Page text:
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The Adventures of Huckleberry Finn

Mark Twain

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According to Tom Sawyer, why must Jim's escape be so elaborate?
Huckleberry Finn Thesis Statements and Essay Topics
by Mark Twain

Huck's vague, past home life is solidified by Pap's constant verbal threats, and Pap warns Huck that he will physically abuse him if he tries to "put on considerble many frills. For Huck, the drunken rantings of Pap are neither astonishing nor cruel; they simply exist as a facet of his life, and Huck reports the threats with a tone of indifference and detachment.

Under the abusive eye of Pap, Huck attempts to romanticize a life free from the intrusions of a judgmental society and constrictive civilization. Away from the enforced rules of school and town, Huck is "free" to exist and absorb Pap's life of liquor and theft. But after Pap gets "too handy with his hick'ry," Huck decides to escape. The ensuing passages portray another comical, slapstick version of Pap, cursing against a "gov'ment" that would take his only son away and condemning a nation that would allow a "nigger" to vote.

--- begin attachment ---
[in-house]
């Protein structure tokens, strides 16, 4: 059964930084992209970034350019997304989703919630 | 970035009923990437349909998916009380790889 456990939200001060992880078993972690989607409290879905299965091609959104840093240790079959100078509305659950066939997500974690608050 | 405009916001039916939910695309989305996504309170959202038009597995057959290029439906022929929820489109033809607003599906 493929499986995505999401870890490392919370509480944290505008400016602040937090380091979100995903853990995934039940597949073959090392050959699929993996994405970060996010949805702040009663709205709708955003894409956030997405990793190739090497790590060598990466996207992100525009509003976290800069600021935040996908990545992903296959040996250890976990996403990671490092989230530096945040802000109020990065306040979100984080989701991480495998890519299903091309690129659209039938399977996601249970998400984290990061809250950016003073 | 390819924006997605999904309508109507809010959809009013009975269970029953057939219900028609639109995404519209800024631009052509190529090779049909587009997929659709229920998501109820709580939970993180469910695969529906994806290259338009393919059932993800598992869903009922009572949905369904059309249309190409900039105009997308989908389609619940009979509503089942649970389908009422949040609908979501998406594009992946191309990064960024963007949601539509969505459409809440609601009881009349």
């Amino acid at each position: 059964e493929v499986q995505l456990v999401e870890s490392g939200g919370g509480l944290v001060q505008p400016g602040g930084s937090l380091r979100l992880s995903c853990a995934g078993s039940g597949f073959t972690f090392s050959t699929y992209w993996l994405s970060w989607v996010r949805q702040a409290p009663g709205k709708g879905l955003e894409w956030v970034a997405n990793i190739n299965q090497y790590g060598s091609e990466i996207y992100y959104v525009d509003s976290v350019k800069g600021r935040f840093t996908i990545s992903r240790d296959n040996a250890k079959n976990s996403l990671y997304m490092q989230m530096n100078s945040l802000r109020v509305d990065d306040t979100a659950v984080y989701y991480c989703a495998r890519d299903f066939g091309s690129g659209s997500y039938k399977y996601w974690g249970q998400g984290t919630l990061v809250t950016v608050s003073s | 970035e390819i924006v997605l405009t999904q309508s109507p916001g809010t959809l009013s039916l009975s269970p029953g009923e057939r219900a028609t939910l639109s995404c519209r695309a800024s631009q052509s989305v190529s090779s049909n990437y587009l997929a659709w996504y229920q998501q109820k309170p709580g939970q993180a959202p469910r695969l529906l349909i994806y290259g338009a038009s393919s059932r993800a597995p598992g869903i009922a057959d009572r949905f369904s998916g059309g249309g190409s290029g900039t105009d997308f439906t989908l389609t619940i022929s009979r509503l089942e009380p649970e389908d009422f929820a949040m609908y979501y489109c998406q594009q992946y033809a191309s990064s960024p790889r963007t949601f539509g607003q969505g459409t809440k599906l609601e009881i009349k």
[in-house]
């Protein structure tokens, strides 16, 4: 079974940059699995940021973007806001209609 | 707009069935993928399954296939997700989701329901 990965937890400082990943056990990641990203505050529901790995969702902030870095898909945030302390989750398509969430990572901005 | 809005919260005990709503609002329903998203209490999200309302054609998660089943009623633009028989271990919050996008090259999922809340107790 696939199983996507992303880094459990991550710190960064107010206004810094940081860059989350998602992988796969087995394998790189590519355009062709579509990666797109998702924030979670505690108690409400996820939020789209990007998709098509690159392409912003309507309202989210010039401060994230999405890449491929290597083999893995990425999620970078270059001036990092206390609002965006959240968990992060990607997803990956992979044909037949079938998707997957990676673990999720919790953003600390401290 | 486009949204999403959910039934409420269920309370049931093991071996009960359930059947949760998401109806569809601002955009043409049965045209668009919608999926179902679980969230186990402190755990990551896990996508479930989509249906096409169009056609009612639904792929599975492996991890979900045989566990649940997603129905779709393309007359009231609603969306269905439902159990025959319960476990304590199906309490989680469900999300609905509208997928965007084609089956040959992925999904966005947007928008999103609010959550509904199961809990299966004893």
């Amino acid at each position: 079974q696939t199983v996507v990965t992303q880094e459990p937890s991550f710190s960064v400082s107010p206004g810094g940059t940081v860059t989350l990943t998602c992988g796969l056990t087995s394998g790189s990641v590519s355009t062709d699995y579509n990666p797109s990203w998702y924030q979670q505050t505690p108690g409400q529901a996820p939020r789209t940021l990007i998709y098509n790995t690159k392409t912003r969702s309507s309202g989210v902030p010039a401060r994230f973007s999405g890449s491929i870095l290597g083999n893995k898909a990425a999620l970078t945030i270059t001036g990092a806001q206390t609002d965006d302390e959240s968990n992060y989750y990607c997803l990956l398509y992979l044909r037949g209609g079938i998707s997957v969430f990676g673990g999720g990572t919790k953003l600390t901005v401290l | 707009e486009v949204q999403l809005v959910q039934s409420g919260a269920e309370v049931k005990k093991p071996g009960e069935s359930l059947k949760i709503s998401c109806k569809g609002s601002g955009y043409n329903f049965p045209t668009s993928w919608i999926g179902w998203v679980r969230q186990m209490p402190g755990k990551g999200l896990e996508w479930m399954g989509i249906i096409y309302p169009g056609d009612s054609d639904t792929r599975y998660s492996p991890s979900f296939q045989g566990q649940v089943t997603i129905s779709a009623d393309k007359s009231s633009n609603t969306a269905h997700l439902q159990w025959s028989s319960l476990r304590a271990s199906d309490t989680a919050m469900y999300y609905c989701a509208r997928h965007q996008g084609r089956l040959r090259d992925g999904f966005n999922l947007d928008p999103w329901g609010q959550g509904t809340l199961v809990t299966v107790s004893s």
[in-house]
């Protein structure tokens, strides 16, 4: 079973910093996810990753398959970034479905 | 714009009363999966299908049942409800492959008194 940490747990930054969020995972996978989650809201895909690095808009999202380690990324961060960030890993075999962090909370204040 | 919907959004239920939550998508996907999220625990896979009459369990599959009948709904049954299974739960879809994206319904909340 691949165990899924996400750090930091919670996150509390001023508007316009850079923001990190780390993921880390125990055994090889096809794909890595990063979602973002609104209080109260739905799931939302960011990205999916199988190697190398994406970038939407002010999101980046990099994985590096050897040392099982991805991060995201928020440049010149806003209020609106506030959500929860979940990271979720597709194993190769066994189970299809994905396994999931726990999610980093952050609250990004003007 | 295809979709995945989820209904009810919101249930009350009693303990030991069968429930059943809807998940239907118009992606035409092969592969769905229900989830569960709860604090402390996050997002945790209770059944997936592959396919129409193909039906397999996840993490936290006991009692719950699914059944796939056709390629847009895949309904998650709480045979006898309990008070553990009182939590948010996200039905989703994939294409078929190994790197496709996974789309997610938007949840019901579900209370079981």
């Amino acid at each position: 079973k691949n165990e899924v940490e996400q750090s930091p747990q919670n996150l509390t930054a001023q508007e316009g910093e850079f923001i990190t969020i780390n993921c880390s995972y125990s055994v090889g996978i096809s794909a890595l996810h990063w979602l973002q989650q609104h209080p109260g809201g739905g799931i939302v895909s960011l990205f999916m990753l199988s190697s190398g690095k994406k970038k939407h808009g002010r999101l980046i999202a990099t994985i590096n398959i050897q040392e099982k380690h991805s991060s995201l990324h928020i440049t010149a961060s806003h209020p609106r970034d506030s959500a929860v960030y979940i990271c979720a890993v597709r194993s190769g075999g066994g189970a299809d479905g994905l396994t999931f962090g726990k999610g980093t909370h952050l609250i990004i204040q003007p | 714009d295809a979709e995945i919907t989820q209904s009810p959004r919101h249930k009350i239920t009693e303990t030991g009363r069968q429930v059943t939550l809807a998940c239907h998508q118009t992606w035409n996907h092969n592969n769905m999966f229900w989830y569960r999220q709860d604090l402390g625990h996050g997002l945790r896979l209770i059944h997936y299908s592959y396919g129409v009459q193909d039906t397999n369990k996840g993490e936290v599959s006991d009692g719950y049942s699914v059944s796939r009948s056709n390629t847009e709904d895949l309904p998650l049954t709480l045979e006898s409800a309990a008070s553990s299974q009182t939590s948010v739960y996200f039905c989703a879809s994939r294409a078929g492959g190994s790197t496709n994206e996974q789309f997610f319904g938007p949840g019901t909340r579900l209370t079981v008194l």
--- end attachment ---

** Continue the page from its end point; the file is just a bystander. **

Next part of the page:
Beneath Pap's farcical ramblings, however, is the reality that Huck has, indeed, been constantly beaten and left alone for days, locked in the cabin. The reality of Huck's existence under Pap, then, is one where the presence of Pap's fist and racism pervade — where Huck is "all over welts" and subject to the venom Pap has for all of society.

Pap's role as an abusive parental figure is disturbing but vitally important to the novel, because it sets up as a direct contrast to the heroic and caring Jim.

When Huck and Jim come upon the floating frame-house in Chapter 9, they discover a dead man among the various items. After Jim looks over the body, he tells Huck to come in the house, but "doan' look at his face — it's too gashly. In Chapter the Last, Jim explains that the dead man aboard the house was Pap, and Huck realizes that Pap will not bother or abuse him ever again.